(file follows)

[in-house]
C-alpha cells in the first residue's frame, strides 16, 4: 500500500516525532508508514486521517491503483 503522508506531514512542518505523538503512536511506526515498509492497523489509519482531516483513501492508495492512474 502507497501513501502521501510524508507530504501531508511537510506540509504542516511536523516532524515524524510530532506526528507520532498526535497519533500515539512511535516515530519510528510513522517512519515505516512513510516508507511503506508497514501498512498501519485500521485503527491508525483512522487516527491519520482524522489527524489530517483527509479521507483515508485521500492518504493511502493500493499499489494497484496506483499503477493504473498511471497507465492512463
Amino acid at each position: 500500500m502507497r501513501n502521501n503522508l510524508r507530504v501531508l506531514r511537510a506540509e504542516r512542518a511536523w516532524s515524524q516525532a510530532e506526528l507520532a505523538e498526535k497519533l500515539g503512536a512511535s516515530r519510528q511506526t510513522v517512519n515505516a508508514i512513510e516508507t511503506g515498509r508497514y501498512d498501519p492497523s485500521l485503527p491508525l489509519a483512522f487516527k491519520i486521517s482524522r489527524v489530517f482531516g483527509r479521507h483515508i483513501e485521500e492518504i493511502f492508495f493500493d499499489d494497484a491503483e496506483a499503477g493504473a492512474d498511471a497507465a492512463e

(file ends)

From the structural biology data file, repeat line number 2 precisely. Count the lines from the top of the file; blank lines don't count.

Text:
C-alpha cells in the first residue's frame, strides 16, 4: 500500500516525532508508514486521517491503483 503522508506531514512542518505523538503512536511506526515498509492497523489509519482531516483513501492508495492512474 502507497501513501502521501510524508507530504501531508511537510506540509504542516511536523516532524515524524510530532506526528507520532498526535497519533500515539512511535516515530519510528510513522517512519515505516512513510516508507511503506508497514501498512498501519485500521485503527491508525483512522487516527491519520482524522489527524489530517483527509479521507483515508485521500492518504493511502493500493499499489494497484496506483499503477493504473498511471497507465492512463